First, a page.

DL Fowler's Blog

Political Theater

A recent news item reminded me of an ominous episode of political theater that took place some 153 years and twelve days ago. Now don’t get me wrong. It’s not my intent in this post to compare or contrast the two occasions, or the people involved. I’ll leave that to you.

By the way, the event I recalled isn’t the one that happened on April 14, 1865. My mind is too complex to travel somewhere that easy.


The reason the earlier event popped into my mind is that, all along, I have planned to include a scene based on it in my current manuscript Lincoln’s War, which covers Lincoln’s years in the White House. Lincoln’s War is the sequel to Lincoln Raw: a biographical novel.

Even though my draft of Lincoln’s War hasn’t progressed as far into the chronology of his presidency as November 1863, I pressed myself to learn as much as I could about the occasion, fearing that if I didn’t do the research now, I’d forget to do it later. So here is what I found.

On November 9, 1863, Abraham Lincoln and guests were at Ford’s Theater watching young John Wilkes Booth star in The Marble Heart. The Lincoln party occupied a VIP box on the same level as the stage, and were separated from the actors only by a railing. As a side note, Lincoln delivered the Gettysburg Address only ten days later, while suffering from a mild case of smallpox. Most likely, by the time he arrived at Ford’s Theater that evening, Lincoln had spent some time weighing what he’d say at the dedication ceremony in Pennsylvania.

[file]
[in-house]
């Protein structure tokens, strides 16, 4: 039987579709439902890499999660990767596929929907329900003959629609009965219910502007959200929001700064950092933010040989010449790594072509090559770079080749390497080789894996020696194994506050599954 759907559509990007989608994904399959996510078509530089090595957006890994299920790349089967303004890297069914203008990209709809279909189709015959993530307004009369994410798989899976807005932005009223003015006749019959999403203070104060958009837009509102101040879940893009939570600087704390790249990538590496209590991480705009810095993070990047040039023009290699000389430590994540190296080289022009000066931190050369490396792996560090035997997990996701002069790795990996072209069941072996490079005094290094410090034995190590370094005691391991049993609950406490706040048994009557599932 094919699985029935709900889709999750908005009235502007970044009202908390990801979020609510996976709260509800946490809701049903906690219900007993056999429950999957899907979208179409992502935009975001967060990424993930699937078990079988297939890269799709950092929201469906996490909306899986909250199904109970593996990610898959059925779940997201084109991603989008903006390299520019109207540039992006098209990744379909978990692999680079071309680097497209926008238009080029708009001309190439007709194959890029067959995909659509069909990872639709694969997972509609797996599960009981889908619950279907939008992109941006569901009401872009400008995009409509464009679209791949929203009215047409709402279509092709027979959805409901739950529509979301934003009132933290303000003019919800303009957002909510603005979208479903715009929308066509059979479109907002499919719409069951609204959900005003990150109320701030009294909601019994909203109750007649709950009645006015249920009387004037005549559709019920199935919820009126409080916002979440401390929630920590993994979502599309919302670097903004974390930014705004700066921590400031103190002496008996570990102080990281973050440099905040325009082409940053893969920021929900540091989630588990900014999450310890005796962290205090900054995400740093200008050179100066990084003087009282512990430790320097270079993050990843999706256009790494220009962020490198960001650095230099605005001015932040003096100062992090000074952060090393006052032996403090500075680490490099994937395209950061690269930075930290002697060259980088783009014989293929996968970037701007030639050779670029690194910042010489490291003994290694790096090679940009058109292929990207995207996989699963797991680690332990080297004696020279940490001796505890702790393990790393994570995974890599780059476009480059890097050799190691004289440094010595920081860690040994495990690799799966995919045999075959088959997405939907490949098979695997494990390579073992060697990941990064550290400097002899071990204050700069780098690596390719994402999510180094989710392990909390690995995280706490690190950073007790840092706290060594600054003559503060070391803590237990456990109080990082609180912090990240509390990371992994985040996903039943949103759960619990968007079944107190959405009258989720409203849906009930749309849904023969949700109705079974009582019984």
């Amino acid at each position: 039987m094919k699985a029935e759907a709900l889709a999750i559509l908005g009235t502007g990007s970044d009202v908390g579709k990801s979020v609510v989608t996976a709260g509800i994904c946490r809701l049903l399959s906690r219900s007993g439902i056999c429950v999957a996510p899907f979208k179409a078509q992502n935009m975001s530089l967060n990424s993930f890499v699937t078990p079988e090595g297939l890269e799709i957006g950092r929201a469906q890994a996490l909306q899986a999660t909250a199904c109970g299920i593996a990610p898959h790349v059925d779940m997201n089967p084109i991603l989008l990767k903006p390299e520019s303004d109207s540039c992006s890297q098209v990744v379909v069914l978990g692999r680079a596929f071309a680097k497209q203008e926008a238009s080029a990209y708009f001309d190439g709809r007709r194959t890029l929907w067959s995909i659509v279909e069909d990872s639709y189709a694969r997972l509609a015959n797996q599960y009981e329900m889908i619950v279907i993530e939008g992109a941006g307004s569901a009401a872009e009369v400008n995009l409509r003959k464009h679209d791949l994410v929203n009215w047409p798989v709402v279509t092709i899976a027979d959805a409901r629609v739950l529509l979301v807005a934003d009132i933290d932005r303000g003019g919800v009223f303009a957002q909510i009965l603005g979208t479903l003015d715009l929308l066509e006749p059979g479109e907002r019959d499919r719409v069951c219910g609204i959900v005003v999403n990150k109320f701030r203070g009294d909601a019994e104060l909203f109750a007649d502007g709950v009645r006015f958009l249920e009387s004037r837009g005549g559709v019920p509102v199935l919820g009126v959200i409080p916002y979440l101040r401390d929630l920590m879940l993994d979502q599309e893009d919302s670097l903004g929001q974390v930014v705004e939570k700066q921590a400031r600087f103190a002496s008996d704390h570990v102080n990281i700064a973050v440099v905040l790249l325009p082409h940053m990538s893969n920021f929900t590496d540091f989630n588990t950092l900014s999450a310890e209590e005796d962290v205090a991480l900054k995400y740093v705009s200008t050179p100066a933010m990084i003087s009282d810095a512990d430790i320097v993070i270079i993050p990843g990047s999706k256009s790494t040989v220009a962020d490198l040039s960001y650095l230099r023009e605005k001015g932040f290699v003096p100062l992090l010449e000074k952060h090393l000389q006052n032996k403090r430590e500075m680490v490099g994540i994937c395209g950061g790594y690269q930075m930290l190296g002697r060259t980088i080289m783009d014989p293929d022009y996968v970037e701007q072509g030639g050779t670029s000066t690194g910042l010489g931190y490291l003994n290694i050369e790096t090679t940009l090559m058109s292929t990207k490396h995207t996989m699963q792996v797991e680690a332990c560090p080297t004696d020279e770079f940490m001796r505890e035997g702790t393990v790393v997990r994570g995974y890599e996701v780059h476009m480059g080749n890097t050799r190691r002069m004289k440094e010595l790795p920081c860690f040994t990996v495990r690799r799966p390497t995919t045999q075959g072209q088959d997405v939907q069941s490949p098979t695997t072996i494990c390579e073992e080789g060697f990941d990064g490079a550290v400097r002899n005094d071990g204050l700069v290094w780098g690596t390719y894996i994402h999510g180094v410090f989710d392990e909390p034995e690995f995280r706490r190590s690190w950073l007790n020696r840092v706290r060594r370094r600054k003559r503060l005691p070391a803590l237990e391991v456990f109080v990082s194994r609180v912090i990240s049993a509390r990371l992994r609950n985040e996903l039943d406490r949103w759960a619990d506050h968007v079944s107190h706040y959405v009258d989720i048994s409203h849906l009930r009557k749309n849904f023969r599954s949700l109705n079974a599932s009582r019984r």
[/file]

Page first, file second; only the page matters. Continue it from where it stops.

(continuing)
In the The Marble Heart that evening, Booth played the antagonist, a sculptor named Raphael. In a late scene, Booth’s character is chided by a rival who says, “I presume from the ardor with which you applaud liberal sentiments [a reference to Raphael’s reaction to Uncle Tom’s Cabin] that you are in favor of the emancipation of the blacks.”

“Death and dishonor!” cries Raphael, as he moves threateningly toward the man.

When Booth delivered his line, it appeared to some in Lincoln’s entourage that Booth pointed directly at the President, rather than making his gesture toward the other actor he was supposed to be addressing. In fact, one of the Lincolns’ guests, later recalled her exchange with Lincoln.

“Mr. Lincoln,” she said. “He looks as if he meant that for you.”

“Well,” Lincoln replied. “He does look pretty sharp at me, doesn’t he?”

At the end of the play, Lincoln was reported to have applauded enthusiastically over Booth’s performance. Afterward he invited Booth to call on him in person, but Booth declined the invitation.

It’s likely that the Lincolns attended the play that night specifically to see Booth perform. Almost three years earlier, Booth was in Albany, New York, when the Presidential Special passed through en route to Lincoln’s first inauguration. Lincoln probably read glowing reviews of Booth’s performance in The Apostate at Albany’s Gayety Theater on the evening of a reception given in the President-elect’s honor by the state legislature.

So what does this account of Lincoln’s evening at the theater say to you? I’m curious to read your thoughts. Please leave a comment below.

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